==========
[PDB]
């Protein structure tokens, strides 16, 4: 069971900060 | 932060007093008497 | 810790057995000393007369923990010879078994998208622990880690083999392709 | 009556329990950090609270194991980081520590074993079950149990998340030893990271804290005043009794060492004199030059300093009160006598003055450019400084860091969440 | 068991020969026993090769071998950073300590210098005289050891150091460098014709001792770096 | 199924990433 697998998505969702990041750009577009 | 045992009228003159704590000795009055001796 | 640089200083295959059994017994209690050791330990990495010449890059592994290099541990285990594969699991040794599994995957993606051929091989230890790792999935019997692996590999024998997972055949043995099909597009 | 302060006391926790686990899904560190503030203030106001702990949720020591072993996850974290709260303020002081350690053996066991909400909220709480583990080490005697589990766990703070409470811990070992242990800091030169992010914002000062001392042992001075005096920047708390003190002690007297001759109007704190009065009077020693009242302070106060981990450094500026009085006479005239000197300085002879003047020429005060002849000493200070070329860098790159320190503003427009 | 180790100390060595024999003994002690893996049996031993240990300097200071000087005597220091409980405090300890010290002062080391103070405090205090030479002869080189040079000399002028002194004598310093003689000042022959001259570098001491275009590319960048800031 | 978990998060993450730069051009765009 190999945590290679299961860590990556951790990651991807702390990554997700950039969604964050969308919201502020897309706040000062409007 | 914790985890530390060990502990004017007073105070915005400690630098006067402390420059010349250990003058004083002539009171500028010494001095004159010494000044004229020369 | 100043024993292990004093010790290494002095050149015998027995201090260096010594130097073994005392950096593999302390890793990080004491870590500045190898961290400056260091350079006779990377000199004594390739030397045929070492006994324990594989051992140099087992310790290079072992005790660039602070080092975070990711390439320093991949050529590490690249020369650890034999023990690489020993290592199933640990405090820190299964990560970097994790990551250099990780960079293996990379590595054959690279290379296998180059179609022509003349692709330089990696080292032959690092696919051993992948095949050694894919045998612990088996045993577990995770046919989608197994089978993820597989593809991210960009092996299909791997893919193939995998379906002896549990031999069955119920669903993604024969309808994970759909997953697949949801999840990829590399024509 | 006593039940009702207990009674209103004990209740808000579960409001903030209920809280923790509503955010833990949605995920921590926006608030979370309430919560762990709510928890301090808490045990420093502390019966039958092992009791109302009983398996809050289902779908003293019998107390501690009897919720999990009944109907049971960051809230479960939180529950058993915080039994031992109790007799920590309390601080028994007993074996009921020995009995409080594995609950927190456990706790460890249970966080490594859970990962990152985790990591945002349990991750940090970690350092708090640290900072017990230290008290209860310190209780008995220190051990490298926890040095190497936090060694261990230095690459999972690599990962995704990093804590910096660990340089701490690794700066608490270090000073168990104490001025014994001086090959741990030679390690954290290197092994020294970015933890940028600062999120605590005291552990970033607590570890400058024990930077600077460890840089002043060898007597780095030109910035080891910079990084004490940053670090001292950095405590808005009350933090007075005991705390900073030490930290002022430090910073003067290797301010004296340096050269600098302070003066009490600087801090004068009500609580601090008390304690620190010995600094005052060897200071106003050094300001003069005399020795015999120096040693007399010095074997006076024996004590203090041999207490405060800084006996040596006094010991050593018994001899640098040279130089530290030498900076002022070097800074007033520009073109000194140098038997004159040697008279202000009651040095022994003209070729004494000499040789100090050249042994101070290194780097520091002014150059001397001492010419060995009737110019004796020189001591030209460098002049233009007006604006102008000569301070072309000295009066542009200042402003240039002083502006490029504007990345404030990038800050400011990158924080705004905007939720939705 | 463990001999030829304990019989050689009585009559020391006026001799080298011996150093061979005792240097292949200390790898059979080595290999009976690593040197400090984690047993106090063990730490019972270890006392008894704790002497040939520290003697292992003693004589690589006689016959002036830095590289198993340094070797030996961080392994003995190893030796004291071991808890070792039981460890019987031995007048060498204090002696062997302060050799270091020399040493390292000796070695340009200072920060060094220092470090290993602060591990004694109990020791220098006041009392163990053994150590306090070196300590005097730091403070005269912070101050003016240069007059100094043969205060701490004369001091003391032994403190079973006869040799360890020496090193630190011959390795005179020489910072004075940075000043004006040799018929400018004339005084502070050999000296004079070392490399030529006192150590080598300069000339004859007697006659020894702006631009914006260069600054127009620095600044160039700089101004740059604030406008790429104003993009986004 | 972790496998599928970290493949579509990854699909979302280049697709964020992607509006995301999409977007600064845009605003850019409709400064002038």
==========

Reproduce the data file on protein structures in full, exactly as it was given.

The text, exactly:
[PDB]
């Protein structure tokens, strides 16, 4: 069971900060 | 932060007093008497 | 810790057995000393007369923990010879078994998208622990880690083999392709 | 009556329990950090609270194991980081520590074993079950149990998340030893990271804290005043009794060492004199030059300093009160006598003055450019400084860091969440 | 068991020969026993090769071998950073300590210098005289050891150091460098014709001792770096 | 199924990433 697998998505969702990041750009577009 | 045992009228003159704590000795009055001796 | 640089200083295959059994017994209690050791330990990495010449890059592994290099541990285990594969699991040794599994995957993606051929091989230890790792999935019997692996590999024998997972055949043995099909597009 | 302060006391926790686990899904560190503030203030106001702990949720020591072993996850974290709260303020002081350690053996066991909400909220709480583990080490005697589990766990703070409470811990070992242990800091030169992010914002000062001392042992001075005096920047708390003190002690007297001759109007704190009065009077020693009242302070106060981990450094500026009085006479005239000197300085002879003047020429005060002849000493200070070329860098790159320190503003427009 | 180790100390060595024999003994002690893996049996031993240990300097200071000087005597220091409980405090300890010290002062080391103070405090205090030479002869080189040079000399002028002194004598310093003689000042022959001259570098001491275009590319960048800031 | 978990998060993450730069051009765009 190999945590290679299961860590990556951790990651991807702390990554997700950039969604964050969308919201502020897309706040000062409007 | 914790985890530390060990502990004017007073105070915005400690630098006067402390420059010349250990003058004083002539009171500028010494001095004159010494000044004229020369 | 100043024993292990004093010790290494002095050149015998027995201090260096010594130097073994005392950096593999302390890793990080004491870590500045190898961290400056260091350079006779990377000199004594390739030397045929070492006994324990594989051992140099087992310790290079072992005790660039602070080092975070990711390439320093991949050529590490690249020369650890034999023990690489020993290592199933640990405090820190299964990560970097994790990551250099990780960079293996990379590595054959690279290379296998180059179609022509003349692709330089990696080292032959690092696919051993992948095949050694894919045998612990088996045993577990995770046919989608197994089978993820597989593809991210960009092996299909791997893919193939995998379906002896549990031999069955119920669903993604024969309808994970759909997953697949949801999840990829590399024509 | 006593039940009702207990009674209103004990209740808000579960409001903030209920809280923790509503955010833990949605995920921590926006608030979370309430919560762990709510928890301090808490045990420093502390019966039958092992009791109302009983398996809050289902779908003293019998107390501690009897919720999990009944109907049971960051809230479960939180529950058993915080039994031992109790007799920590309390601080028994007993074996009921020995009995409080594995609950927190456990706790460890249970966080490594859970990962990152985790990591945002349990991750940090970690350092708090640290900072017990230290008290209860310190209780008995220190051990490298926890040095190497936090060694261990230095690459999972690599990962995704990093804590910096660990340089701490690794700066608490270090000073168990104490001025014994001086090959741990030679390690954290290197092994020294970015933890940028600062999120605590005291552990970033607590570890400058024990930077600077460890840089002043060898007597780095030109910035080891910079990084004490940053670090001292950095405590808005009350933090007075005991705390900073030490930290002022430090910073003067290797301010004296340096050269600098302070003066009490600087801090004068009500609580601090008390304690620190010995600094005052060897200071106003050094300001003069005399020795015999120096040693007399010095074997006076024996004590203090041999207490405060800084006996040596006094010991050593018994001899640098040279130089530290030498900076002022070097800074007033520009073109000194140098038997004159040697008279202000009651040095022994003209070729004494000499040789100090050249042994101070290194780097520091002014150059001397001492010419060995009737110019004796020189001591030209460098002049233009007006604006102008000569301070072309000295009066542009200042402003240039002083502006490029504007990345404030990038800050400011990158924080705004905007939720939705 | 463990001999030829304990019989050689009585009559020391006026001799080298011996150093061979005792240097292949200390790898059979080595290999009976690593040197400090984690047993106090063990730490019972270890006392008894704790002497040939520290003697292992003693004589690589006689016959002036830095590289198993340094070797030996961080392994003995190893030796004291071991808890070792039981460890019987031995007048060498204090002696062997302060050799270091020399040493390292000796070695340009200072920060060094220092470090290993602060591990004694109990020791220098006041009392163990053994150590306090070196300590005097730091403070005269912070101050003016240069007059100094043969205060701490004369001091003391032994403190079973006869040799360890020496090193630190011959390795005179020489910072004075940075000043004006040799018929400018004339005084502070050999000296004079070392490399030529006192150590080598300069000339004859007697006659020894702006631009914006260069600054127009620095600044160039700089101004740059604030406008790429104003993009986004 | 972790496998599928970290493949579509990854699909979302280049697709964020992607509006995301999409977007600064845009605003850019409709400064002038």